When Evan Sayet was the introducer in a recent posting examining a speech by Geert Wilders, I observed that it had been a couple of years since a speech of Sayet’s had been on this blog and perhaps it was time for another. Now is that time.
He is introduced by someone called John whose surname I have been unable to find. The introduction, including all the customary housekeeping details like urging the audience to switch off their cellphones, takes a smidgeon less than three and a half minutes. For my purposes the most interesting snippet is the very first sentence which reveals that Evan Sayet writes his own introduction. That is what I urge my trainees to do.
The speech is about ten minutes long and, at 13:10 he throws it out to questions.
At the very end of his video, after the last of the questions, Sayet boasts that there was no TelePrompter. I am surprised – not that he shoots from the hip, which is what all proper speakers do – but because when he first starts speaking, after fielding a quick question from the floor, his eyes fix upon a spot just below the camera.
Eyes intent upon transmitting look slightly different from eyes intent upon receiving, and my impression in those first few seconds was that they were the latter. I assumed that this prompting was to carry him past The Hump (yes, even speakers as experienced and adept as this have a Hump). I felt I was right when, around a minute later, he got on a roll, his eyes stopped staring at that spot, and never returned. There was never another moment in this speech when he looked to me to be prompted.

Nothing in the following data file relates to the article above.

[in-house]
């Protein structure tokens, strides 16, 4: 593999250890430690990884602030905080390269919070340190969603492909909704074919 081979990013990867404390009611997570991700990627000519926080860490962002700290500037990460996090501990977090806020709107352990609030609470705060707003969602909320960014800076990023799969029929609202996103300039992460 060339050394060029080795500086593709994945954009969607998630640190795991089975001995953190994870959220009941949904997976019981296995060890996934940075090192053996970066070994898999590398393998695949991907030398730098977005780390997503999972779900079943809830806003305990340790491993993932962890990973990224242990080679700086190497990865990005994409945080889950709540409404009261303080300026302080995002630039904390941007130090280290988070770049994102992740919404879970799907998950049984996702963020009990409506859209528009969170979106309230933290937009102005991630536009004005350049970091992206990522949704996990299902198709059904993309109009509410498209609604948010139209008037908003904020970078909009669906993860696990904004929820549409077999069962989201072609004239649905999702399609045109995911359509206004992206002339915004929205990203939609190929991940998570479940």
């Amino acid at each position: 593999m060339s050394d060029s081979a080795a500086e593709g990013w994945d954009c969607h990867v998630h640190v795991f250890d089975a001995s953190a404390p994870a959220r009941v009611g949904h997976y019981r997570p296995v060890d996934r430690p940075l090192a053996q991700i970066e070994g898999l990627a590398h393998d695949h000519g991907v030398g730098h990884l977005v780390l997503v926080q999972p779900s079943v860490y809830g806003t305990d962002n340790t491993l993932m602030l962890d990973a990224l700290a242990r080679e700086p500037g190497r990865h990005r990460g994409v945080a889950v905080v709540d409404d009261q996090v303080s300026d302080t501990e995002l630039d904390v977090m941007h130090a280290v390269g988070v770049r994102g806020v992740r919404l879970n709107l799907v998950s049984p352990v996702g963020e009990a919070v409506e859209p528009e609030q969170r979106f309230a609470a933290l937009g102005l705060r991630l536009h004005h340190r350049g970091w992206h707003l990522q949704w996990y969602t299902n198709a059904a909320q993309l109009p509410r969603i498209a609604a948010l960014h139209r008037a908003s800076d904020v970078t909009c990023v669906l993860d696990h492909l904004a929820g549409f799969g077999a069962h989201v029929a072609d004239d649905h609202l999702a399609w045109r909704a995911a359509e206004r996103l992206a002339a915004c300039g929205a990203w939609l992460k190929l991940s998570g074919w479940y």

He speaks very well, which is hardly surprising when you consider how much he speaks. In fact his voice is here suffering from over-use, and he could use some help in this respect. For my ear, coming from the other side of the Atlantic, the speed with which he speaks causes some loss of comprehension here and there, but this could be a cunning device to persuade me to buy the book. (It worked.)